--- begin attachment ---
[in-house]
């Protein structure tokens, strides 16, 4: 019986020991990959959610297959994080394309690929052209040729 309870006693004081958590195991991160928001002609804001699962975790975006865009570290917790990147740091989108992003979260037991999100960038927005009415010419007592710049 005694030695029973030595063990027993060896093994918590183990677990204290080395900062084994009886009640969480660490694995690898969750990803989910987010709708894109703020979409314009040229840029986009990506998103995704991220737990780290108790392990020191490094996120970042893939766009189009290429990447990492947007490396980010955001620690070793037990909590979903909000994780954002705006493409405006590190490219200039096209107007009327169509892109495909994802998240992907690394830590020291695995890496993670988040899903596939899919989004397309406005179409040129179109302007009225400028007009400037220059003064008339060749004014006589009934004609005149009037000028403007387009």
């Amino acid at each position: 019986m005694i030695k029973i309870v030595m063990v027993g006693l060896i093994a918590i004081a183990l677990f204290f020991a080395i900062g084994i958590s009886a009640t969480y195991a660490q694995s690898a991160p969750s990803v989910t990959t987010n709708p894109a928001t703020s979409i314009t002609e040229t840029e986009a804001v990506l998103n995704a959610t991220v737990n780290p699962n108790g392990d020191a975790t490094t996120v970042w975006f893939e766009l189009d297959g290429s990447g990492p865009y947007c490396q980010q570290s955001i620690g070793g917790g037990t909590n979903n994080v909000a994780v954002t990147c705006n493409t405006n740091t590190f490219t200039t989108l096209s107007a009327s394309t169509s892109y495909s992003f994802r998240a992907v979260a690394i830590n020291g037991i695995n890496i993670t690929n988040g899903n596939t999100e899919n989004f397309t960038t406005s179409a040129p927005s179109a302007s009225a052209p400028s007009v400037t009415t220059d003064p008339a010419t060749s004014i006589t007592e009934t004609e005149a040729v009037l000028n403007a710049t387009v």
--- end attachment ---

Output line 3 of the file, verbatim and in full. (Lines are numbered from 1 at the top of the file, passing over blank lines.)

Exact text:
């Amino acid at each position: 019986m005694i030695k029973i309870v030595m063990v027993g006693l060896i093994a918590i004081a183990l677990f204290f020991a080395i900062g084994i958590s009886a009640t969480y195991a660490q694995s690898a991160p969750s990803v989910t990959t987010n709708p894109a928001t703020s979409i314009t002609e040229t840029e986009a804001v990506l998103n995704a959610t991220v737990n780290p699962n108790g392990d020191a975790t490094t996120v970042w975006f893939e766009l189009d297959g290429s990447g990492p865009y947007c490396q980010q570290s955001i620690g070793g917790g037990t909590n979903n994080v909000a994780v954002t990147c705006n493409t405006n740091t590190f490219t200039t989108l096209s107007a009327s394309t169509s892109y495909s992003f994802r998240a992907v979260a690394i830590n020291g037991i695995n890496i993670t690929n988040g899903n596939t999100e899919n989004f397309t960038t406005s179409a040129p927005s179109a302007s009225a052209p400028s007009v400037t009415t220059d003064p008339a010419t060749s004014i006589t007592e009934t004609e005149a040729v009037l000028n403007a710049t387009v």